As we saw last season, Boston is masterful at exposing defensive liabilities. Players like Furkan Korkmaz can’t see the floor against the Celtics. JJ Redick’s minutes might need to go down. McConnell, though he’s been very good recently against the Celtics, will probably only be playable if he’s asked to defend smaller guards like Terry Rozier. 

In all likelihood, Brett Brown will need to ride his best defensive players — Butler, Embiid, Simmons and Harris. The Sixers have the talent to beat Boston, but Brown has a challenging task navigating the matchup troubles which the Celtics present. 

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Sixers' new starting five is on Sports Illustrated cover

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@SINow

Sixers' new starting five is on Sports Illustrated cover

If you're a Sixers fan, you better hope the Sports Illustrated cover jinx is not a real thing.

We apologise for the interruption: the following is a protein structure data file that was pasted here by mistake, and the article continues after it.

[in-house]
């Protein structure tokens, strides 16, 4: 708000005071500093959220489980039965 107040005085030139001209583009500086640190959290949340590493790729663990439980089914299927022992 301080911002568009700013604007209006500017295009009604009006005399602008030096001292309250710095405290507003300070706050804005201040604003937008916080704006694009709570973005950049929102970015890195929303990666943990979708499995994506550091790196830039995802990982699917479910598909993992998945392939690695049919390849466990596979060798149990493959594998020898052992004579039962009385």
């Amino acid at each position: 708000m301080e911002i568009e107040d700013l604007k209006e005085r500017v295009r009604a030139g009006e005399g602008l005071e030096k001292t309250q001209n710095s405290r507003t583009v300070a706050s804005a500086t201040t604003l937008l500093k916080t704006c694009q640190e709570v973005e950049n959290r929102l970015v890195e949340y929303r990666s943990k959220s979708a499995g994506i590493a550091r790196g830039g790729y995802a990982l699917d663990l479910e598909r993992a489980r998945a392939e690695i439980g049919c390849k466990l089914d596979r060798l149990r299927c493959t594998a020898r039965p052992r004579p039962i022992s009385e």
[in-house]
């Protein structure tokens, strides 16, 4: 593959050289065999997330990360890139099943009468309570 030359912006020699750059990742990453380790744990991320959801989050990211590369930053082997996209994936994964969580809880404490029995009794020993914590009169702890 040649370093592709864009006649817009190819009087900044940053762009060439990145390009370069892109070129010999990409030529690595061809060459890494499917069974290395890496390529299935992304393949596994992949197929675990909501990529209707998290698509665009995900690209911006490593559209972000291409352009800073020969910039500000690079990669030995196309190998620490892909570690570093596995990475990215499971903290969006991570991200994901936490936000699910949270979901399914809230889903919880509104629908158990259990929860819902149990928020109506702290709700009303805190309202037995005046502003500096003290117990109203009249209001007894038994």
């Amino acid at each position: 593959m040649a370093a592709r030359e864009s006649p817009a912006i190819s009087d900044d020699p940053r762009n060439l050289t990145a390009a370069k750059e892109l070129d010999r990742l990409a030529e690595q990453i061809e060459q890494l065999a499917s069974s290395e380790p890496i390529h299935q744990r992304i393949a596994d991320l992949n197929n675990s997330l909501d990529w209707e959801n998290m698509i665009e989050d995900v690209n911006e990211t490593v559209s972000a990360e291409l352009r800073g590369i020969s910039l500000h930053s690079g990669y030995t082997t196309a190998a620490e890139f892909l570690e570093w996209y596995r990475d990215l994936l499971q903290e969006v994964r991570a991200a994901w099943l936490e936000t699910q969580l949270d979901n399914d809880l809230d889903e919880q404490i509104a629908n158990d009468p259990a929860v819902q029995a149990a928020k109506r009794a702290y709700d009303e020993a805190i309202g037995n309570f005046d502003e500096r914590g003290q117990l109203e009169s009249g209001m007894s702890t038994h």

The Sixers' new, formidable starting five is on this week's cover of SI, posing around the words "Process This." You'd imagine Sam Hinkie is reading with pride. 

Interesting to note how all five guys have a hint of a smile besides Joel Embiid. His competitive side sometimes gets overshadowed, but Embiid definitely looks like he means business on the cover with that cold stare into the camera.

Tobias Harris wishes his teammates had gone all-in on the smile.

In the issue, The Crossover staff at SI re-previews the highly competitive Eastern Conference, taking stock of where the Sixers, Celtics, Bucks and Raptors stand after an eventful trade deadline.

So did Philly just build the most talented team in the East — or a very expensive runner-up? Whatever the answer, the experiment seems an appropriate extension of the Process," Andrew Sharp writes. "You don’t have to love every move, but you can’t help but admire the ambition.

Fair enough. 

Eleven years ago, Elton Brand was on the cover.

The question then was, "How far can Elton Brand take the Sixers?" It's still a relevant question, although at this point, the Sixers' fate falls largely on the team Brand has helped assemble. But there's no doubt Brand is again a big part of the Sixers' return to the national spotlight.